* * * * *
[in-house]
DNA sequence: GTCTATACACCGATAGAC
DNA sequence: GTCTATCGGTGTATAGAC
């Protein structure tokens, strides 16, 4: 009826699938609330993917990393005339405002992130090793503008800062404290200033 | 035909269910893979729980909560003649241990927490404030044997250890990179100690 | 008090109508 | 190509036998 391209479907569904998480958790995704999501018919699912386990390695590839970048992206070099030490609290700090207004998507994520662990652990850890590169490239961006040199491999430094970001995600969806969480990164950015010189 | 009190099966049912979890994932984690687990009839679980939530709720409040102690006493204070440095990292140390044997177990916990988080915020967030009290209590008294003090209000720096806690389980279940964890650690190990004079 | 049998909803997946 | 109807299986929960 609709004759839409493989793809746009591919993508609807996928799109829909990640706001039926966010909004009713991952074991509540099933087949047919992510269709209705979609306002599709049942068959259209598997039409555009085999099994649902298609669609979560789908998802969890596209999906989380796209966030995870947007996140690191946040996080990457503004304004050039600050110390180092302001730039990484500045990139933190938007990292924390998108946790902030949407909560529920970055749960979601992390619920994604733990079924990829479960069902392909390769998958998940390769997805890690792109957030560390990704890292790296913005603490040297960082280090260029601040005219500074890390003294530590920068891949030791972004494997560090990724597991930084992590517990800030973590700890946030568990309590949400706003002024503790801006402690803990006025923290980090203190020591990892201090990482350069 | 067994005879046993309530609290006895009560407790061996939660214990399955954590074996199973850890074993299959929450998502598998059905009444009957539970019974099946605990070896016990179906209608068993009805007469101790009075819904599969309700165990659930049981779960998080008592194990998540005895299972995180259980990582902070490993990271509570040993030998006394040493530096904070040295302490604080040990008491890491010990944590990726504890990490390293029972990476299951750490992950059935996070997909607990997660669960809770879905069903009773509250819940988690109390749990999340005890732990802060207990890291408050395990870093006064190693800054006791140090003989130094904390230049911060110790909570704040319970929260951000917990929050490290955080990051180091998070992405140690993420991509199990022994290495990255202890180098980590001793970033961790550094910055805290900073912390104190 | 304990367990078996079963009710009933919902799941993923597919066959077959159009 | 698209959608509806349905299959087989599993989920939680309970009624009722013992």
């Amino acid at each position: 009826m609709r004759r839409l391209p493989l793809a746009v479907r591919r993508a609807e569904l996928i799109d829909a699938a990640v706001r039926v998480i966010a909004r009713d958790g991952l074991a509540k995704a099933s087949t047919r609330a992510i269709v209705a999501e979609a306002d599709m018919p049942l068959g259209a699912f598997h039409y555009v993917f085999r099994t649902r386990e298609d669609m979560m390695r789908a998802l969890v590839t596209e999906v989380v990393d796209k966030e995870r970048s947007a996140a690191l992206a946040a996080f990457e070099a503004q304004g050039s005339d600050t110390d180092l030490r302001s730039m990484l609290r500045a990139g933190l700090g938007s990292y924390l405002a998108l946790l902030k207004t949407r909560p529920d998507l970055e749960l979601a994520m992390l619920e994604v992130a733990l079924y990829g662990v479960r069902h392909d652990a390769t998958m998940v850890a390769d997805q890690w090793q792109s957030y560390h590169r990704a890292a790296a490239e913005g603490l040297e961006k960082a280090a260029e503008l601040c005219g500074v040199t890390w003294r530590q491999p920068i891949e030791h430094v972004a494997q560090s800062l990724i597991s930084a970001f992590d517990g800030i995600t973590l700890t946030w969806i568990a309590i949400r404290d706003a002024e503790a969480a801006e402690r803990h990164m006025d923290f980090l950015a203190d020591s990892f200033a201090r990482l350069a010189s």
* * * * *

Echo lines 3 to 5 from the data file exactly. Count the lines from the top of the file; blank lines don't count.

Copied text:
DNA sequence: GTCTATCGGTGTATAGAC
């Protein structure tokens, strides 16, 4: 009826699938609330993917990393005339405002992130090793503008800062404290200033 | 035909269910893979729980909560003649241990927490404030044997250890990179100690 | 008090109508 | 190509036998 391209479907569904998480958790995704999501018919699912386990390695590839970048992206070099030490609290700090207004998507994520662990652990850890590169490239961006040199491999430094970001995600969806969480990164950015010189 | 009190099966049912979890994932984690687990009839679980939530709720409040102690006493204070440095990292140390044997177990916990988080915020967030009290209590008294003090209000720096806690389980279940964890650690190990004079 | 049998909803997946 | 109807299986929960 609709004759839409493989793809746009591919993508609807996928799109829909990640706001039926966010909004009713991952074991509540099933087949047919992510269709209705979609306002599709049942068959259209598997039409555009085999099994649902298609669609979560789908998802969890596209999906989380796209966030995870947007996140690191946040996080990457503004304004050039600050110390180092302001730039990484500045990139933190938007990292924390998108946790902030949407909560529920970055749960979601992390619920994604733990079924990829479960069902392909390769998958998940390769997805890690792109957030560390990704890292790296913005603490040297960082280090260029601040005219500074890390003294530590920068891949030791972004494997560090990724597991930084992590517990800030973590700890946030568990309590949400706003002024503790801006402690803990006025923290980090203190020591990892201090990482350069 | 067994005879046993309530609290006895009560407790061996939660214990399955954590074996199973850890074993299959929450998502598998059905009444009957539970019974099946605990070896016990179906209608068993009805007469101790009075819904599969309700165990659930049981779960998080008592194990998540005895299972995180259980990582902070490993990271509570040993030998006394040493530096904070040295302490604080040990008491890491010990944590990726504890990490390293029972990476299951750490992950059935996070997909607990997660669960809770879905069903009773509250819940988690109390749990999340005890732990802060207990890291408050395990870093006064190693800054006791140090003989130094904390230049911060110790909570704040319970929260951000917990929050490290955080990051180091998070992405140690993420991509199990022994290495990255202890180098980590001793970033961790550094910055805290900073912390104190 | 304990367990078996079963009710009933919902799941993923597919066959077959159009 | 698209959608509806349905299959087989599993989920939680309970009624009722013992």
């Amino acid at each position: 009826m609709r004759r839409l391209p493989l793809a746009v479907r591919r993508a609807e569904l996928i799109d829909a699938a990640v706001r039926v998480i966010a909004r009713d958790g991952l074991a509540k995704a099933s087949t047919r609330a992510i269709v209705a999501e979609a306002d599709m018919p049942l068959g259209a699912f598997h039409y555009v993917f085999r099994t649902r386990e298609d669609m979560m390695r789908a998802l969890v590839t596209e999906v989380v990393d796209k966030e995870r970048s947007a996140a690191l992206a946040a996080f990457e070099a503004q304004g050039s005339d600050t110390d180092l030490r302001s730039m990484l609290r500045a990139g933190l700090g938007s990292y924390l405002a998108l946790l902030k207004t949407r909560p529920d998507l970055e749960l979601a994520m992390l619920e994604v992130a733990l079924y990829g662990v479960r069902h392909d652990a390769t998958m998940v850890a390769d997805q890690w090793q792109s957030y560390h590169r990704a890292a790296a490239e913005g603490l040297e961006k960082a280090a260029e503008l601040c005219g500074v040199t890390w003294r530590q491999p920068i891949e030791h430094v972004a494997q560090s800062l990724i597991s930084a970001f992590d517990g800030i995600t973590l700890t946030w969806i568990a309590i949400r404290d706003a002024e503790a969480a801006e402690r803990h990164m006025d923290f980090l950015a203190d020591s990892f200033a201090r990482l350069a010189s």